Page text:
It was the global conflict that led to a lost generation and, in the words of Wilfred Owen, created an anthem for doomed youth.
And although the First World War finally ceased 100 years ago this weekend, on the eleventh hour of the eleventh day of the eleventh month, its impact still resonates in every community across Europe and further afield.
Triumphant scenes greeted Armistice Day in 1918 and huge crowds rejoiced in Britain’s major cities.
From the throng that assembled outside Buckingham Palace to the cheering masses in Aberdeen, Inverness, Edinburgh, Glasgow.
The British people had endured loved ones perishing and pals’ battalions fading into the ether in the trenches, or at sea, in the air, or in previously unknown battlefields.
The Press and Journal reported the ecstatic scenes that greeted the Allied victory, but it did so in terms reflecting both patriotic pride and exhausted relief.
Prime Minister David Lloyd George declared: “The Great War has been like a giant shell-star, flashing all over the land, illuminating the country and showing up the deep, dark places.
“We have seen places that we have never noticed before and we mean to put these things right.”
That, of course, offered scant consolation to the injured and families of the fallen, who suffered on an almost unimaginable scale.
The casualties on the Western Front from 1914-18 amounted to more than two million Allied fatalities and nearly 1.5 million German and Austrian losses.
Those officially wounded numbered at 5,157,000 among the Allies and 2,589,000 on the opposing side.
But there were many millions of others who were left haunted by the scenes of horror they had witnessed in the worst of the protracted hostilities.
Nobody was immune. Stories abounded of terrible sacrifice such as that endured by the Tocher family in Aberdeen.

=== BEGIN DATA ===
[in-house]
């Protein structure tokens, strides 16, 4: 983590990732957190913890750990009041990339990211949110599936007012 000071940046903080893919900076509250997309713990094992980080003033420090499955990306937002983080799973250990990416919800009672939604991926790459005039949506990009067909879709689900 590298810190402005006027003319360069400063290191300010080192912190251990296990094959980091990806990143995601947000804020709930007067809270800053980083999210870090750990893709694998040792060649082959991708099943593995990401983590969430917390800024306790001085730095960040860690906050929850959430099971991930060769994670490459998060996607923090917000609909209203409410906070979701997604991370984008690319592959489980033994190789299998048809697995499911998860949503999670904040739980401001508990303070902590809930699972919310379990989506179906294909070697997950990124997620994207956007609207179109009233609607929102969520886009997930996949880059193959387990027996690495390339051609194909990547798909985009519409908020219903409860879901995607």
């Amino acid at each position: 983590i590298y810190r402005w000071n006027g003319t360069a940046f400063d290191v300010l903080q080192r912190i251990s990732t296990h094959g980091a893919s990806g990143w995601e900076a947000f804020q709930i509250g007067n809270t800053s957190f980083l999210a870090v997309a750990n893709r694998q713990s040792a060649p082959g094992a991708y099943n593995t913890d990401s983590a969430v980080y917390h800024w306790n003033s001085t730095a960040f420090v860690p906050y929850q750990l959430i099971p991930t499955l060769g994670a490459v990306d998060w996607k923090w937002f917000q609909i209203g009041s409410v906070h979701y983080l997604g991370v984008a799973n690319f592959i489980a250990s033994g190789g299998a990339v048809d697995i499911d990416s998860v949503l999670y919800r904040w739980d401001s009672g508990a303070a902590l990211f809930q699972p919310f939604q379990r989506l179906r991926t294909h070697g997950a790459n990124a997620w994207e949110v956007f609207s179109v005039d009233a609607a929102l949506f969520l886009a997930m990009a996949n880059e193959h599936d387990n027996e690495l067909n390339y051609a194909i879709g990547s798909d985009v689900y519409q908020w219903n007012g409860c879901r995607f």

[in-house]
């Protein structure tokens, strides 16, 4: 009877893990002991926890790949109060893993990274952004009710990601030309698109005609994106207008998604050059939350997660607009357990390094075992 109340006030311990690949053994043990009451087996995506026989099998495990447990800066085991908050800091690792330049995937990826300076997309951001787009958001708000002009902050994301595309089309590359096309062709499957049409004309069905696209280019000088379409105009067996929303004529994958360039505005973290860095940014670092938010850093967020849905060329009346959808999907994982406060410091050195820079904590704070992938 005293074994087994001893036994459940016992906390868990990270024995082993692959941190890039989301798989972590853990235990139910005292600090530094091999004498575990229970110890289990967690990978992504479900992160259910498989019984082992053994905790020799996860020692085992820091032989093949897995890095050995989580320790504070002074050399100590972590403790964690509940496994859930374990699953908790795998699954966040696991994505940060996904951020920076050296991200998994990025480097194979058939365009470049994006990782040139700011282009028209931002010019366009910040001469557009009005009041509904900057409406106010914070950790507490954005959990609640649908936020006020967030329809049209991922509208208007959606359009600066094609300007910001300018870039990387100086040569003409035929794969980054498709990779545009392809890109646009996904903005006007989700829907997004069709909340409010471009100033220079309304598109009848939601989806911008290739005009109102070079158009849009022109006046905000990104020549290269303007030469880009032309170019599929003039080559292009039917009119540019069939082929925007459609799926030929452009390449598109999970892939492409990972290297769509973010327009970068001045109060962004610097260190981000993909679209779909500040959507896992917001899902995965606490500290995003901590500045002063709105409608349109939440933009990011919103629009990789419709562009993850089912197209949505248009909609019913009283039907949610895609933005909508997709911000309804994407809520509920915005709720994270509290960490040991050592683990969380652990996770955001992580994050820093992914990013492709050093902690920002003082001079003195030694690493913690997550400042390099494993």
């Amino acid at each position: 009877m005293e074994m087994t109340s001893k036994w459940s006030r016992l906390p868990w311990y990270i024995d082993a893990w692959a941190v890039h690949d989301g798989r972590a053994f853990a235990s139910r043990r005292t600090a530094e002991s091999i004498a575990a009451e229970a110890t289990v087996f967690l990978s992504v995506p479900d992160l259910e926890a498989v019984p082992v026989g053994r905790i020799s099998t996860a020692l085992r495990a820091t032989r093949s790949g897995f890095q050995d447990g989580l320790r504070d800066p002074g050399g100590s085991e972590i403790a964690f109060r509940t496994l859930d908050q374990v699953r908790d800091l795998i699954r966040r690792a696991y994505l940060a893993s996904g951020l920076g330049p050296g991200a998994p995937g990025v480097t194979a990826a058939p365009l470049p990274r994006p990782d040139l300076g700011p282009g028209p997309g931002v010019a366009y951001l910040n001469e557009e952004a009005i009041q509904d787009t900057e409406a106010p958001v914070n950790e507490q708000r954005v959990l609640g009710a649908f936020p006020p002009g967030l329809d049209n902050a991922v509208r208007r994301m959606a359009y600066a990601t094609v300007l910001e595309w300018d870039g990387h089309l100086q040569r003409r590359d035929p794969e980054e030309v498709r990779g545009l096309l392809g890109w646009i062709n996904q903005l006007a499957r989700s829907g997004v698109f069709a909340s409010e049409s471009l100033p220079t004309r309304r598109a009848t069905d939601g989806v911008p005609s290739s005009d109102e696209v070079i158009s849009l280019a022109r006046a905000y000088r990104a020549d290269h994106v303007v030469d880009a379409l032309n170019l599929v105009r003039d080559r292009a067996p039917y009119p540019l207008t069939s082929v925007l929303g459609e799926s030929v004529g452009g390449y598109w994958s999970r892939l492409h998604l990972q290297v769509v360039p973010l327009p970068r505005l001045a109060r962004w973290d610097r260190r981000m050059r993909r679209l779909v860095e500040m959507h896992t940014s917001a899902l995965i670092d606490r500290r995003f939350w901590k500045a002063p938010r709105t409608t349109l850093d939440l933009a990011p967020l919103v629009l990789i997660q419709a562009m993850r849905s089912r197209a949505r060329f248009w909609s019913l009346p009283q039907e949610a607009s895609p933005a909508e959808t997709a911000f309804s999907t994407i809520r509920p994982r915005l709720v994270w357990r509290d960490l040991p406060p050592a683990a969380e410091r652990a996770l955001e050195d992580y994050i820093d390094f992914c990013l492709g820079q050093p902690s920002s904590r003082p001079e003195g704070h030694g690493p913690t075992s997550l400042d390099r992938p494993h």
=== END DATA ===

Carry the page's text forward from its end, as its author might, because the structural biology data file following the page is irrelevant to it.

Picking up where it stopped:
When war broke out, Peter and Elspeth Tocher had five sons, Peter, George, James, John and Robert, all of whom served in the Gordon Highlanders regiment.
And all five of them died.
George Tocher was the first to perish after being injured while fighting near Ypres in May 1915. He later succumbed to his wounds and was buried in a military cemetery in Belgium.
The Battle of the Somme then claimed the lives of three more of the north-east men.
James and John Tocher died in July 1916, but their bodies were never found. Robert Tocher died in November, and was buried in France.
Peter Tocher was captured by the enemy in 1914, and spent the rest of the war in a German prisoner of war camp.
Their father, Peter, was so distraught at these unfolding tragedies that he enlisted in early 1916, but was deemed to be too old for military service.
There was even a bitter counterpoint to the story when eldest son Peter, who had survived the war, contracted tuberculosis during his time in the prison camp and never fully recovered, breathing his last in October 1923.
However, because his death came after the war, he was not entitled to a Commonwealth War Grave and was buried in a pauper’s grave in Trinity Cemetery in Aberdeen.
Such stories explain why Scotland both celebrated on Armistice Day and resolved that such a conflict should never happen again.
For a time, it was decreed this would be the “war to end all wars”. But only for a time.
Longer lasting was the social change and scale of technological advances which happened both during and after the war.
At the outset, soldiers still campaigned as if they were fighting in the Victorian era.
But, in the space of a few years, there was the development of tanks, submarines, fighter planes and chemical weapons.
So, too, those who stayed at home saw action and suffered casualties unlike in previous campaigns. And, whether in crowded cities or on remote islands, death was a constant intruder.
More than 800 men died when a series of internal explosions destroyed HMS Vanguard in Orkney on the night of July 9 1917.
The dreadnought battleship, which was involved in the Battle of Jutland, had been anchored in Scapa Flow when it was devastated by on-board explosions.
Just three of the 845 men who had been on the vessel were recovered alive, and one later died of his injuries.
The wreck now lies in 14m of water, to the north of the island of Flotta and has statutory protection as a designated war grave.